Before starting your research, you need to have a clear idea of what you are looking for. Always review your assignment requirements to determine the scope of your project, how many sources you need, and what type of sources are required.
For your Argument Essay assignment, your paper is required to
When researching your topic, it's important to understand the differences between primary and secondary sources. Here are some general definitions and examples.
Primary Sources provide direct or firsthand evidence about an event, object, person or work of art and are usually written or created during the time under study. Your primary source(s) will be your senior-citizen interview(s). Other examples of primary sources include articles presenting original research and data, archival materials (like letters, diaries, photographs, etc.), and newspaper articles reporting on current events.
Secondary sources interpret, comment on, analyze, or review information from primary sources and can be written after the time under study. Examples include articles in journals that review or interpret previous research or events and most non-fiction books, including textbooks, biographies, and history books. For your project, your 3 secondary sources need to be from scholarly peer-reviewed journals. They will provide context and background information on your primary source interview(s).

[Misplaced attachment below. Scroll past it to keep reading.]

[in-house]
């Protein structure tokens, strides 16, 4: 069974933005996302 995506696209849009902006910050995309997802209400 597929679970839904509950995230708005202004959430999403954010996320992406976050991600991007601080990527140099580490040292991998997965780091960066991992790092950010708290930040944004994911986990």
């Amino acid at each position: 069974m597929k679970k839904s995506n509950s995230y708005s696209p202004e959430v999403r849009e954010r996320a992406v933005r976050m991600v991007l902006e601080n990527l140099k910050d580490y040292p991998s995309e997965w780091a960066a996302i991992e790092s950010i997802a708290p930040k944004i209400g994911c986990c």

The best place to find scholarly peer-reviewed secondary sources is to use the library databases. While most databases do have search limiters that allow you to specify that you are only looking for peer-reviewed sources, it is still helpful to understand the major differences between scholarly and popular sources.
Popular Source: The New Yorker
Scholarly Source: The Journal of Advanced Composition
In preparation for conducting your senior-citizen interview(s), doing some preliminary research on your general topic will help you generate questions for your interview, formulate research questions for your essay, and focus your research project.
Your assignment includes some questions to help you get started on your research on the general topic of communication in the mid-twentieth century: